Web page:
David Moncoutié gives the Tour de France another chance
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Wednesday, December 8, 2010

David Moncoutié gives the Tour de France another chance

by Bjorn Haake at 3:28 PM EST   comments
Categories: Pro Cycling
Frenchman reverses his decision to never ride home Grand Tour again

david moncoutieDavid Moncoutié had decided to skip future Tours de France, despite having some great successes in his home country's Grand Tour. Now he decided to give it another go in 2011. He may even skip the Vuelta and the chance of a fourth consecutive mountain's jersey in Spain next year.

Moncoutié enjoys the Vuelta tremendously, a race that has mountainous stages, suiting his riding style. He won three mountain's jersey in as many years and there was always a stage win to celebrate, too. Considering he only has done the Vuelta three times in his life, that is quite an accomplishment.

His 2010 season was saved by his success in Spain. "I did a good season thanks to the Vuelta," he told velo101.com. Winning three mountain's jersey is a great accomplishment. "It is the challenge that I am really proud of this season."

Despite that, the Frenchman seems to eye the Tour de France again in 2011. "I feel ready to tackle the Tour again. I said that I won't return. I didn't ride it this year and I missed it." There is another reason why he wants to go back to the Tour. "I really like the parcours for the 2011 Tour de France." His preparation would be traditional. "I would also like to do the Dauphiné [Libéré], in which I didn't participate this year, either."

He still has a question mark behind the Vuelta. "I'd like to do both races, but they follow each other even closer next year, with only four weeks between the end of the Tour and the beginning of the Vuelta. We will see, it also depends on what I do in the Tour."

Despite his bigger successes at the Vuelta, Moncoutié is quite clear on one thing about the Tour. "It's the most beautiful race. I have won three stages in the Vuelta and two in the Tour, but my best memories stem form the Tour." Winning on Bastille Day, the French National Holiday, may have to do with it. On July 14, 2005, Moncoutié took stage 15 of the Tour, from Briançon to Digne-les-Bains over 187 km. He crossed the line solo, with the French spectators going wild. "It is quite spectacular, it is our national Tour, the race that I dreamed of when I was young.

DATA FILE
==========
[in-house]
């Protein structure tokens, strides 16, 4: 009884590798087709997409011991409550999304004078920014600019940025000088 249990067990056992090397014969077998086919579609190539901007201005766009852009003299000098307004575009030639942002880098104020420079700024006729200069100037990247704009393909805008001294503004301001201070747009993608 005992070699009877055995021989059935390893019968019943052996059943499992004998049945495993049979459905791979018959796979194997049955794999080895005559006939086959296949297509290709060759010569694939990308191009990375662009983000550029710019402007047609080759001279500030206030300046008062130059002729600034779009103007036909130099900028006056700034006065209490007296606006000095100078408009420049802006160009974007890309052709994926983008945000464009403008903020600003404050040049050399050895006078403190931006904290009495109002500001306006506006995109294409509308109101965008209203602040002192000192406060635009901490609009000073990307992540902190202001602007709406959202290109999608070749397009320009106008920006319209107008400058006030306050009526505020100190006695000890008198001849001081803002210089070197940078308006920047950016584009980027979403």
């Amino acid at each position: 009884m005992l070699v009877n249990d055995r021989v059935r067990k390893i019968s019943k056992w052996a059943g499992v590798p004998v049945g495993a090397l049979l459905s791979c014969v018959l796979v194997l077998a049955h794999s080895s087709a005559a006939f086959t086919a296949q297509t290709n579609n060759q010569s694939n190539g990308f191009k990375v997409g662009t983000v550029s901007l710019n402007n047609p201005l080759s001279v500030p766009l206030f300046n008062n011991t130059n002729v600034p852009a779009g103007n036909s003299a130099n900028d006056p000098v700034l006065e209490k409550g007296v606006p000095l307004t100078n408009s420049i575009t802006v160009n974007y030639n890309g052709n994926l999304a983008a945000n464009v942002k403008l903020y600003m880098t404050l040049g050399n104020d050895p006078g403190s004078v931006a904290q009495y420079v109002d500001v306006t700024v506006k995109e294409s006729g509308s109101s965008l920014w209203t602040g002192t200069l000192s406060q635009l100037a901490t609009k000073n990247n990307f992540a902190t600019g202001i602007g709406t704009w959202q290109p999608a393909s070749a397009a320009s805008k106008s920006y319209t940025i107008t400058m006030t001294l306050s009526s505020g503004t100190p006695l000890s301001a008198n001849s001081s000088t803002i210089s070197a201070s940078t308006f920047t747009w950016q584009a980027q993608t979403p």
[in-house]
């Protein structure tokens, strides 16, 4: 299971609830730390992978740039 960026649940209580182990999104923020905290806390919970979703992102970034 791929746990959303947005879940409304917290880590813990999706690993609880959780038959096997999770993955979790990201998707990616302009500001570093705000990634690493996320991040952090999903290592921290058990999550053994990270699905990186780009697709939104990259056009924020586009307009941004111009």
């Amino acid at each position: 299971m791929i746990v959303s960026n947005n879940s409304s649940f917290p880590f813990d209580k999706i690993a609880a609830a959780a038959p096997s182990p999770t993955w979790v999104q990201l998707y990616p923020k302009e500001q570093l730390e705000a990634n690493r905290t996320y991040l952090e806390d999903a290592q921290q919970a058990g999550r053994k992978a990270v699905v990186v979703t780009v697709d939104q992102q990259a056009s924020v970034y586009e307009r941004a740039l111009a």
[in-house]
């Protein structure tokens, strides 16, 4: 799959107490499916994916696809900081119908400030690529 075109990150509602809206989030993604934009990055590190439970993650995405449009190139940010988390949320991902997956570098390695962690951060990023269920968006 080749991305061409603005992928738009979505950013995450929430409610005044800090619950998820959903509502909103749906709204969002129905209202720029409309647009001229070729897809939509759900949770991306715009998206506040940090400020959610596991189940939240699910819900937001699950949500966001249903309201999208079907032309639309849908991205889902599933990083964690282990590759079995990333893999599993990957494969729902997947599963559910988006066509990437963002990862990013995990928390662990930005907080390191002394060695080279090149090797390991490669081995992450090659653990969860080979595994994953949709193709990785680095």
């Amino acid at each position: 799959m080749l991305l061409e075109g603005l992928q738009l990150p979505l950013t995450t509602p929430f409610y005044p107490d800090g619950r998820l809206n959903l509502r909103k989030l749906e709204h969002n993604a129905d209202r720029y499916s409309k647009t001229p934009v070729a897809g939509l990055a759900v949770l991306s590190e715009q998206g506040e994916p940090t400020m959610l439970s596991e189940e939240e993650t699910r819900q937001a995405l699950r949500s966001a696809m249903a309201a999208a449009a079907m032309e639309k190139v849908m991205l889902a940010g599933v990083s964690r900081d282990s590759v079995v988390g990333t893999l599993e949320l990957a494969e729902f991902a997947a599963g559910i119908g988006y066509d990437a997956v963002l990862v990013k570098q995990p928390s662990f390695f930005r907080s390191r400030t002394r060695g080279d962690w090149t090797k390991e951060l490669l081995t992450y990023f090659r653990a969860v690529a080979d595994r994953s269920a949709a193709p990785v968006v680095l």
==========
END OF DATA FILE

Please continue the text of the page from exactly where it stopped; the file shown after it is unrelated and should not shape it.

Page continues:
Moncoutié is quick to point out that team manager Eric Boyer did not put any pressure on him to ride the 2011 Tour. "Not at all, it came from me. I called him during the rest day of the Tour and told him 'Eric, I want to do another year and I want the Tour to be part of my calendar next year.'"

The points system will change a bit for 2011, which may be a chance for Moncoutié. From his three Vuelta KOM wins, this year's was the hardest for the Frenchman. "The rules were different, a bit like in the 2011 Tour. There aren't many points during the stages, but mostly at the finish." For Moncoutié, there was one really crucial day in Spain this year. "It was almost the last day, at Bola del Mundo. That was very difficult."

So far in the Tour's Polka Dot jersey competition, Moncoutié has not had any results. Next year could be different. "It is a realistic objective. One could see that you don't have to be the best climber to take the jersey. You have to be in the breaks on the right days."

A small side blow towards Anthony Charteau, who won the 2010 mountain's competition in the Tour. Moncoutié clarifies his opinion. "Anthony didn't steal his win, it is the same rules for everyone. But the Polka Dot jersey competition didn't attract more than a few riders and was a bit ignored by the best of the general classification. But in the Tour, it is still a mythical jersey."

Moncoutié's season planning is focusing towards June, July and August, for obvious reasons. "I enjoy the cold and the rain less and less and I prefer the heat." A reason why he quit the horrible Tour of Lombardy this year. The late racing also delayed his training this winter. "I didn't re-start training until end of November."

Which is ok, as he still has more than half a year for his final go at the Tour de France.


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